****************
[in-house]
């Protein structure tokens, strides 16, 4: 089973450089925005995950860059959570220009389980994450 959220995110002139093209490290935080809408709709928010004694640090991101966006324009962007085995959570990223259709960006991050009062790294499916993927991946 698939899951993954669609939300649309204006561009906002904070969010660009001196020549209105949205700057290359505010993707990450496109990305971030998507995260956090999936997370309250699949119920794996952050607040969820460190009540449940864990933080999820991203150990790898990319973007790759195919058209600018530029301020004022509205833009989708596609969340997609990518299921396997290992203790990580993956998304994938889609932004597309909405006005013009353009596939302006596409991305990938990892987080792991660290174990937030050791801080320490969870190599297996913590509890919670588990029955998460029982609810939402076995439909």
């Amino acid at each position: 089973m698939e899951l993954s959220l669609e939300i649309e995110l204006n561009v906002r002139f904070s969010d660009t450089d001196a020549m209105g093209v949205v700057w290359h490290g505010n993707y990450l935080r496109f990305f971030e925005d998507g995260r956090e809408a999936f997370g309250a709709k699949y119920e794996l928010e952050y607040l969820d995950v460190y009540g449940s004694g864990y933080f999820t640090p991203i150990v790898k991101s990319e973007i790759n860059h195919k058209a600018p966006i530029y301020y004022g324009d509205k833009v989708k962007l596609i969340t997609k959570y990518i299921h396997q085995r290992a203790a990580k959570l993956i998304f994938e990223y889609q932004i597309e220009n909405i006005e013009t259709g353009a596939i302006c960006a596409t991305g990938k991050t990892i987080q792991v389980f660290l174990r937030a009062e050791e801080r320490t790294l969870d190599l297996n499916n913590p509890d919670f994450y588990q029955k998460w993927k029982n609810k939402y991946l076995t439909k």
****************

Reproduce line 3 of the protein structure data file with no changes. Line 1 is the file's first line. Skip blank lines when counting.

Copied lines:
């Amino acid at each position: 089973m698939e899951l993954s959220l669609e939300i649309e995110l204006n561009v906002r002139f904070s969010d660009t450089d001196a020549m209105g093209v949205v700057w290359h490290g505010n993707y990450l935080r496109f990305f971030e925005d998507g995260r956090e809408a999936f997370g309250a709709k699949y119920e794996l928010e952050y607040l969820d995950v460190y009540g449940s004694g864990y933080f999820t640090p991203i150990v790898k991101s990319e973007i790759n860059h195919k058209a600018p966006i530029y301020y004022g324009d509205k833009v989708k962007l596609i969340t997609k959570y990518i299921h396997q085995r290992a203790a990580k959570l993956i998304f994938e990223y889609q932004i597309e220009n909405i006005e013009t259709g353009a596939i302006c960006a596409t991305g990938k991050t990892i987080q792991v389980f660290l174990r937030a009062e050791e801080r320490t790294l969870d190599l297996n499916n913590p509890d919670f994450y588990q029955k998460w993927k029982n609810k939402y991946l076995t439909k």